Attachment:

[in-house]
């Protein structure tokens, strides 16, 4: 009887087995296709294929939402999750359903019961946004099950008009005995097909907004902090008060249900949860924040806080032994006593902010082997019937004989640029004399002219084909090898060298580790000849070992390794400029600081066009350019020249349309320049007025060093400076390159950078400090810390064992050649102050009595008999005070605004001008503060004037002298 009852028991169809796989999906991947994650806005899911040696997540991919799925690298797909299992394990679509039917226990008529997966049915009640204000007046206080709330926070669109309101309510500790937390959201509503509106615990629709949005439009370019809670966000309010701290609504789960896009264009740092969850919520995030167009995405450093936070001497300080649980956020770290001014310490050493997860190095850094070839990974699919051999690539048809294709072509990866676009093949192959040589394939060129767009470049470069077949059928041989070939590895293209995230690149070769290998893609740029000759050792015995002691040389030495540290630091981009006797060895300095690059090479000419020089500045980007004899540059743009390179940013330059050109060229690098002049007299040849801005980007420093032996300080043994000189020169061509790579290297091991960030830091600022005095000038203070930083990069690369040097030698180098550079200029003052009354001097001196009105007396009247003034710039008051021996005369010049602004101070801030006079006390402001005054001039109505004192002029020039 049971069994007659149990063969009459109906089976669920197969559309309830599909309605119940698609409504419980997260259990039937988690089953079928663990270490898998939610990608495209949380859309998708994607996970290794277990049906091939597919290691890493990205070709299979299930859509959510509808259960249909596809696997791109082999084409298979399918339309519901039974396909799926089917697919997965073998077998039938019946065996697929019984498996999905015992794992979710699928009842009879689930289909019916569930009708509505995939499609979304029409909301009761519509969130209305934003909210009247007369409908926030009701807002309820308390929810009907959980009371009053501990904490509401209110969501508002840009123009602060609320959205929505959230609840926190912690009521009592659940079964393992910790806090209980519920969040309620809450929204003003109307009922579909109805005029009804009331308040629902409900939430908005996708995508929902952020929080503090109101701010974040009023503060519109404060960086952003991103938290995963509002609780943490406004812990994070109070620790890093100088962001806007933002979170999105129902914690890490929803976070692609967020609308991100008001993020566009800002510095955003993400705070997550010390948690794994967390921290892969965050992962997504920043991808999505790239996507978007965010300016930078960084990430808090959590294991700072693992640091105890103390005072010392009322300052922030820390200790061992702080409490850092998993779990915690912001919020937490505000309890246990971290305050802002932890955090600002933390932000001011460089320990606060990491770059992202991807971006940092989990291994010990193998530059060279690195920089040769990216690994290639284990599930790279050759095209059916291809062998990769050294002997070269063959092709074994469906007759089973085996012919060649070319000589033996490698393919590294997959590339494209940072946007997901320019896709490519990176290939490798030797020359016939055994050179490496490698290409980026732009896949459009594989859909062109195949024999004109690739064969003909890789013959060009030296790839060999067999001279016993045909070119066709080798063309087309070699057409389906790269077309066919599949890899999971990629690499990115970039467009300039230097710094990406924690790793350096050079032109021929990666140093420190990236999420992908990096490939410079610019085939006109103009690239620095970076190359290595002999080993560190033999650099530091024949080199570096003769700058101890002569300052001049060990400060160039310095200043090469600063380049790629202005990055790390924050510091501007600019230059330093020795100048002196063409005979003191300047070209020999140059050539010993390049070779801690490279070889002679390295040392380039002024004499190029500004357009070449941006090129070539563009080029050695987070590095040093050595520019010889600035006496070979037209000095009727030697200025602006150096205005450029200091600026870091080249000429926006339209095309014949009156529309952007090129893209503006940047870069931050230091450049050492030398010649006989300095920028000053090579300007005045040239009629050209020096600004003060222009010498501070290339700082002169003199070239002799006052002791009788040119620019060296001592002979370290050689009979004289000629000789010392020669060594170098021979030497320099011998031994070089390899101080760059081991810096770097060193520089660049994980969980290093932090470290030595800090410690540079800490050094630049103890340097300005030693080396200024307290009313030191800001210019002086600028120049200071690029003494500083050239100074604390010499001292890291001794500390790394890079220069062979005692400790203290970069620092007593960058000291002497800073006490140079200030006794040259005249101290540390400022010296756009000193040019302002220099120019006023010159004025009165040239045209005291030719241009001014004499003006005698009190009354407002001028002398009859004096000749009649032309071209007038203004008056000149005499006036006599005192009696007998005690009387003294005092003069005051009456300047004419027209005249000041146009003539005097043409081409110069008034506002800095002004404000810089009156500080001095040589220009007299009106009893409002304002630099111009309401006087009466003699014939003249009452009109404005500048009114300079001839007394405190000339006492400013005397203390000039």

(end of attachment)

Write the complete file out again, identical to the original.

[in-house]
């Protein structure tokens, strides 16, 4: 009887087995296709294929939402999750359903019961946004099950008009005995097909907004902090008060249900949860924040806080032994006593902010082997019937004989640029004399002219084909090898060298580790000849070992390794400029600081066009350019020249349309320049007025060093400076390159950078400090810390064992050649102050009595008999005070605004001008503060004037002298 009852028991169809796989999906991947994650806005899911040696997540991919799925690298797909299992394990679509039917226990008529997966049915009640204000007046206080709330926070669109309101309510500790937390959201509503509106615990629709949005439009370019809670966000309010701290609504789960896009264009740092969850919520995030167009995405450093936070001497300080649980956020770290001014310490050493997860190095850094070839990974699919051999690539048809294709072509990866676009093949192959040589394939060129767009470049470069077949059928041989070939590895293209995230690149070769290998893609740029000759050792015995002691040389030495540290630091981009006797060895300095690059090479000419020089500045980007004899540059743009390179940013330059050109060229690098002049007299040849801005980007420093032996300080043994000189020169061509790579290297091991960030830091600022005095000038203070930083990069690369040097030698180098550079200029003052009354001097001196009105007396009247003034710039008051021996005369010049602004101070801030006079006390402001005054001039109505004192002029020039 049971069994007659149990063969009459109906089976669920197969559309309830599909309605119940698609409504419980997260259990039937988690089953079928663990270490898998939610990608495209949380859309998708994607996970290794277990049906091939597919290691890493990205070709299979299930859509959510509808259960249909596809696997791109082999084409298979399918339309519901039974396909799926089917697919997965073998077998039938019946065996697929019984498996999905015992794992979710699928009842009879689930289909019916569930009708509505995939499609979304029409909301009761519509969130209305934003909210009247007369409908926030009701807002309820308390929810009907959980009371009053501990904490509401209110969501508002840009123009602060609320959205929505959230609840926190912690009521009592659940079964393992910790806090209980519920969040309620809450929204003003109307009922579909109805005029009804009331308040629902409900939430908005996708995508929902952020929080503090109101701010974040009023503060519109404060960086952003991103938290995963509002609780943490406004812990994070109070620790890093100088962001806007933002979170999105129902914690890490929803976070692609967020609308991100008001993020566009800002510095955003993400705070997550010390948690794994967390921290892969965050992962997504920043991808999505790239996507978007965010300016930078960084990430808090959590294991700072693992640091105890103390005072010392009322300052922030820390200790061992702080409490850092998993779990915690912001919020937490505000309890246990971290305050802002932890955090600002933390932000001011460089320990606060990491770059992202991807971006940092989990291994010990193998530059060279690195920089040769990216690994290639284990599930790279050759095209059916291809062998990769050294002997070269063959092709074994469906007759089973085996012919060649070319000589033996490698393919590294997959590339494209940072946007997901320019896709490519990176290939490798030797020359016939055994050179490496490698290409980026732009896949459009594989859909062109195949024999004109690739064969003909890789013959060009030296790839060999067999001279016993045909070119066709080798063309087309070699057409389906790269077309066919599949890899999971990629690499990115970039467009300039230097710094990406924690790793350096050079032109021929990666140093420190990236999420992908990096490939410079610019085939006109103009690239620095970076190359290595002999080993560190033999650099530091024949080199570096003769700058101890002569300052001049060990400060160039310095200043090469600063380049790629202005990055790390924050510091501007600019230059330093020795100048002196063409005979003191300047070209020999140059050539010993390049070779801690490279070889002679390295040392380039002024004499190029500004357009070449941006090129070539563009080029050695987070590095040093050595520019010889600035006496070979037209000095009727030697200025602006150096205005450029200091600026870091080249000429926006339209095309014949009156529309952007090129893209503006940047870069931050230091450049050492030398010649006989300095920028000053090579300007005045040239009629050209020096600004003060222009010498501070290339700082002169003199070239002799006052002791009788040119620019060296001592002979370290050689009979004289000629000789010392020669060594170098021979030497320099011998031994070089390899101080760059081991810096770097060193520089660049994980969980290093932090470290030595800090410690540079800490050094630049103890340097300005030693080396200024307290009313030191800001210019002086600028120049200071690029003494500083050239100074604390010499001292890291001794500390790394890079220069062979005692400790203290970069620092007593960058000291002497800073006490140079200030006794040259005249101290540390400022010296756009000193040019302002220099120019006023010159004025009165040239045209005291030719241009001014004499003006005698009190009354407002001028002398009859004096000749009649032309071209007038203004008056000149005499006036006599005192009696007998005690009387003294005092003069005051009456300047004419027209005249000041146009003539005097043409081409110069008034506002800095002004404000810089009156500080001095040589220009007299009106009893409002304002630099111009309401006087009466003699014939003249009452009109404005500048009114300079001839007394405190000339006492400013005397203390000039």